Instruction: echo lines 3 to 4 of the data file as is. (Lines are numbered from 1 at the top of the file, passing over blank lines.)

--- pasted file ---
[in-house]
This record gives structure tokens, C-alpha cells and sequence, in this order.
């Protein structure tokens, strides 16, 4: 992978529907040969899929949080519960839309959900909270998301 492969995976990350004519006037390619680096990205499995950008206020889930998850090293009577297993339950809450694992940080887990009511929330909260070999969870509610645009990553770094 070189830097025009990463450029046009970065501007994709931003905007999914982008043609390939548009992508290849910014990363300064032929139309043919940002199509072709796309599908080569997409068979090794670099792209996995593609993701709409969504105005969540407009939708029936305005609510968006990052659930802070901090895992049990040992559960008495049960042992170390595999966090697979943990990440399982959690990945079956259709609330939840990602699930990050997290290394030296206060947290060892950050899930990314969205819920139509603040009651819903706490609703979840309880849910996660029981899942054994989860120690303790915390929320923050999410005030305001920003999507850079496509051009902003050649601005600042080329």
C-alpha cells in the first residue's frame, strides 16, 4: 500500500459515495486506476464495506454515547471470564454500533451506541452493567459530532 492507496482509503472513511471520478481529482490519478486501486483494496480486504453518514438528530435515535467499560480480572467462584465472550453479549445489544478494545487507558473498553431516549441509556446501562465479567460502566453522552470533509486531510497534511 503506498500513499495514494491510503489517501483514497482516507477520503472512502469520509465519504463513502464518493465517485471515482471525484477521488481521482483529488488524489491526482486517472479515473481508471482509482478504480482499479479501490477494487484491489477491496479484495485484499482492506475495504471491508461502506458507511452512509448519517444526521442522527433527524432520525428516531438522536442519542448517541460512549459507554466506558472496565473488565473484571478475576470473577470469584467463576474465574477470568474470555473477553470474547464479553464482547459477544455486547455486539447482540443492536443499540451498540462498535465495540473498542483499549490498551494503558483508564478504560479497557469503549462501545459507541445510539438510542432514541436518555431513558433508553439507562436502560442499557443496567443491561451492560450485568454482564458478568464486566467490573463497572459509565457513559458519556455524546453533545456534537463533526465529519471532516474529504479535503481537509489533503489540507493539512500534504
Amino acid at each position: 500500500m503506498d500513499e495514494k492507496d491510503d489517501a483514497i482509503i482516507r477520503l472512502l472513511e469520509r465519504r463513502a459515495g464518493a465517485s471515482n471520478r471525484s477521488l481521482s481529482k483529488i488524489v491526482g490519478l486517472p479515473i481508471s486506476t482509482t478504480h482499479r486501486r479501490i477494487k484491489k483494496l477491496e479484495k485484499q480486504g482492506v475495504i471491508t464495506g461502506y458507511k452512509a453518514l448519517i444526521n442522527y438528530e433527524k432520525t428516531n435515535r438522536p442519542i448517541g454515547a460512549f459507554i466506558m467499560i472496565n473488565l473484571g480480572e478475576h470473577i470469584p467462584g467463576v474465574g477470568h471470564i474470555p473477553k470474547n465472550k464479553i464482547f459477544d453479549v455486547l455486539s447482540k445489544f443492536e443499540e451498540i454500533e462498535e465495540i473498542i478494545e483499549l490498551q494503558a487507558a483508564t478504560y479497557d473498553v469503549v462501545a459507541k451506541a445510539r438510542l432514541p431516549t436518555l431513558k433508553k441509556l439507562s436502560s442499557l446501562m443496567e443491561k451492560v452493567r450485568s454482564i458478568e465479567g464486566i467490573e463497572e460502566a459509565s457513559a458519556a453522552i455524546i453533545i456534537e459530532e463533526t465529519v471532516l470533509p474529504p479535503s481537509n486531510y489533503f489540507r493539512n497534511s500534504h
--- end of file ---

């Protein structure tokens, strides 16, 4: 992978529907040969899929949080519960839309959900909270998301 492969995976990350004519006037390619680096990205499995950008206020889930998850090293009577297993339950809450694992940080887990009511929330909260070999969870509610645009990553770094 070189830097025009990463450029046009970065501007994709931003905007999914982008043609390939548009992508290849910014990363300064032929139309043919940002199509072709796309599908080569997409068979090794670099792209996995593609993701709409969504105005969540407009939708029936305005609510968006990052659930802070901090895992049990040992559960008495049960042992170390595999966090697979943990990440399982959690990945079956259709609330939840990602699930990050997290290394030296206060947290060892950050899930990314969205819920139509603040009651819903706490609703979840309880849910996660029981899942054994989860120690303790915390929320923050999410005030305001920003999507850079496509051009902003050649601005600042080329």
C-alpha cells in the first residue's frame, strides 16, 4: 500500500459515495486506476464495506454515547471470564454500533451506541452493567459530532 492507496482509503472513511471520478481529482490519478486501486483494496480486504453518514438528530435515535467499560480480572467462584465472550453479549445489544478494545487507558473498553431516549441509556446501562465479567460502566453522552470533509486531510497534511 503506498500513499495514494491510503489517501483514497482516507477520503472512502469520509465519504463513502464518493465517485471515482471525484477521488481521482483529488488524489491526482486517472479515473481508471482509482478504480482499479479501490477494487484491489477491496479484495485484499482492506475495504471491508461502506458507511452512509448519517444526521442522527433527524432520525428516531438522536442519542448517541460512549459507554466506558472496565473488565473484571478475576470473577470469584467463576474465574477470568474470555473477553470474547464479553464482547459477544455486547455486539447482540443492536443499540451498540462498535465495540473498542483499549490498551494503558483508564478504560479497557469503549462501545459507541445510539438510542432514541436518555431513558433508553439507562436502560442499557443496567443491561451492560450485568454482564458478568464486566467490573463497572459509565457513559458519556455524546453533545456534537463533526465529519471532516474529504479535503481537509489533503489540507493539512500534504